Knowledge Ecology International and the Union for Affordable Cancer Treatment sent a letter to Secretary Tom Price of the Department of Health and Human Services, and to Secretary Jim Mattis of the Department of Defense, requesting that the Trump Administration reevaluate the January 2016 Xtandi petition that the government use its rights in patents under the Bayh Dole Act (35 U.S.C. §§ 200 et seq.) for the excessively-priced, blockbuster drug enzalutamide (marketed by Astellas Pharma as Xtandi). The initial petition highlighted the possibility of using either march-in rights under 35 U.S.C. § 203, or the royalty-free rights in the patents under 35 U.S.C. § 202(c)(4), in order to allow for generic competition and more affordable prices.
The letter notes the Trump Administration’s “promise to make great deals for Americans” as being particularly relevant to this issue, given that the U.S. continues to pay the highest prices in the world for access to a prostate cancer drug created with American tax dollars. It also calls the Obama Administration’s rejection of the petition a mistake to be rectified, noting that the letter sent by Director Francis Collins of the National Institutes for Health (NIH) failed to address the central argument regarding high prices and instead grounded the rejection on the absence of evidence of short supply — something not argued in the petition.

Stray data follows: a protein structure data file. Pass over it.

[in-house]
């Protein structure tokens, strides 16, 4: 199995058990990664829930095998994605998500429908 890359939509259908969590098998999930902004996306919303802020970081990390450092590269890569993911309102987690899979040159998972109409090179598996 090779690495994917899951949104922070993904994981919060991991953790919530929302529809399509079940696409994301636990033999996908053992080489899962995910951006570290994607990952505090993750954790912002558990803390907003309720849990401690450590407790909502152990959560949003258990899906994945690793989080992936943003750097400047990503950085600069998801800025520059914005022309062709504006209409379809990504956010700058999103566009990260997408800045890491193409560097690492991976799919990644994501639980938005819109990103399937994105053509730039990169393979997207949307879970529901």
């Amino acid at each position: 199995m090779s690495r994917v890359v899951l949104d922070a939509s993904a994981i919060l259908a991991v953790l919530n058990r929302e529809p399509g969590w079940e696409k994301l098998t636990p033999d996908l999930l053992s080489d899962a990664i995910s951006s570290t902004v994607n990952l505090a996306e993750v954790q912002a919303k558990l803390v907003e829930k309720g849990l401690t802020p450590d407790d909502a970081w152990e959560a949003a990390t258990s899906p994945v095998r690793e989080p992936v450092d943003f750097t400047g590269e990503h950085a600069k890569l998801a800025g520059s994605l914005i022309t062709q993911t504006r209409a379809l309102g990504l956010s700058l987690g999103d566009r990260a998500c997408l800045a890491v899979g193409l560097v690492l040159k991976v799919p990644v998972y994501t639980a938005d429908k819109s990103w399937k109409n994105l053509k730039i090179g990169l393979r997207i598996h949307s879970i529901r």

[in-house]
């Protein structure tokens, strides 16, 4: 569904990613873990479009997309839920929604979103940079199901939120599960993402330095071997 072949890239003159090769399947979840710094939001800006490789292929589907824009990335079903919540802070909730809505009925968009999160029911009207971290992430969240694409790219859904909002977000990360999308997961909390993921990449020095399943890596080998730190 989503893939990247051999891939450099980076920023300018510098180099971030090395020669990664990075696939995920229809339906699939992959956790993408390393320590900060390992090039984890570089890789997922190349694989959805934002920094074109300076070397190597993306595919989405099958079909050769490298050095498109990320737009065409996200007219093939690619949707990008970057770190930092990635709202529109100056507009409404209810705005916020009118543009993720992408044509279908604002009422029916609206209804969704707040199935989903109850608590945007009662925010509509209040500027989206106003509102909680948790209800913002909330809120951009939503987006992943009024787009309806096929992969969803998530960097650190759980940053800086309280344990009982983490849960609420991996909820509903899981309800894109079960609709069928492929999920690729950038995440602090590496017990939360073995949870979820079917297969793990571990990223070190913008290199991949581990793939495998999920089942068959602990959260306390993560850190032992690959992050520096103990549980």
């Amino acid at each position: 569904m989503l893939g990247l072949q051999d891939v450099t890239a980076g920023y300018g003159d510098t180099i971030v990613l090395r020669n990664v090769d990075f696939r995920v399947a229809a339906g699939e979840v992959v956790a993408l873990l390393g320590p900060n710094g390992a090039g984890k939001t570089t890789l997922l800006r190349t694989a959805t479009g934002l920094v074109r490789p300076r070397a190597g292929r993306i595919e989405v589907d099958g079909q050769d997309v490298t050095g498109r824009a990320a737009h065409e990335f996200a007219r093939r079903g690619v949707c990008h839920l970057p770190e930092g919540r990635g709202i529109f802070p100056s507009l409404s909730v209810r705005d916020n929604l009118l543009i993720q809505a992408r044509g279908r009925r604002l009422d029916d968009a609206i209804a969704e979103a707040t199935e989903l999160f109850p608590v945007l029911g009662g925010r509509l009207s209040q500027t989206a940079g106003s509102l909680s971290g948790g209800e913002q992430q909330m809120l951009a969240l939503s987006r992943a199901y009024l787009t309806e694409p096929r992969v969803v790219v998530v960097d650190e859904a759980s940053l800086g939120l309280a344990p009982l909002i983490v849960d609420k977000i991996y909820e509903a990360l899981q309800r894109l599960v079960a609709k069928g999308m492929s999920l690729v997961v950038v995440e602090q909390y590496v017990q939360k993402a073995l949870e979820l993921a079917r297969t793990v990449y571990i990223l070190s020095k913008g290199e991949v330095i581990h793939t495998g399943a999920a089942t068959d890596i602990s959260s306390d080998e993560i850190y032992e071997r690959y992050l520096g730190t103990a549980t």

The letter additionally refers to relevant evidence submitted by KEI in separate proceedings addressing the Bayh Dole statutory phrase “practical application” and the meaning of “reasonable terms,” as interpreted by numerous courts within the United States and internationally.
The letter additionally requests that any reevaluation on the Xtandi petition be done by an impartial office, given the documented predisposition of NIH officials including Collins and Mark Rohrbaugh to avoid addressing issues of pricing.
UPDATE: On June 7, 2017, NIH Director Collins rejected the appeal, in spite of KEI/UACT’s explicit request that the appeal not be fielded by his office. As with his previous letter of June 20, 2016, Director Collins dodged many of the central points in the Xtandi petition, instead defending the government’s failure to act by pointing to evidence that Xtandi is “widely available on the market,” sales were increasing, and there were no public reports of shortages or that Xtandi was not being prescribed because of price. The letter from Collins is attached below.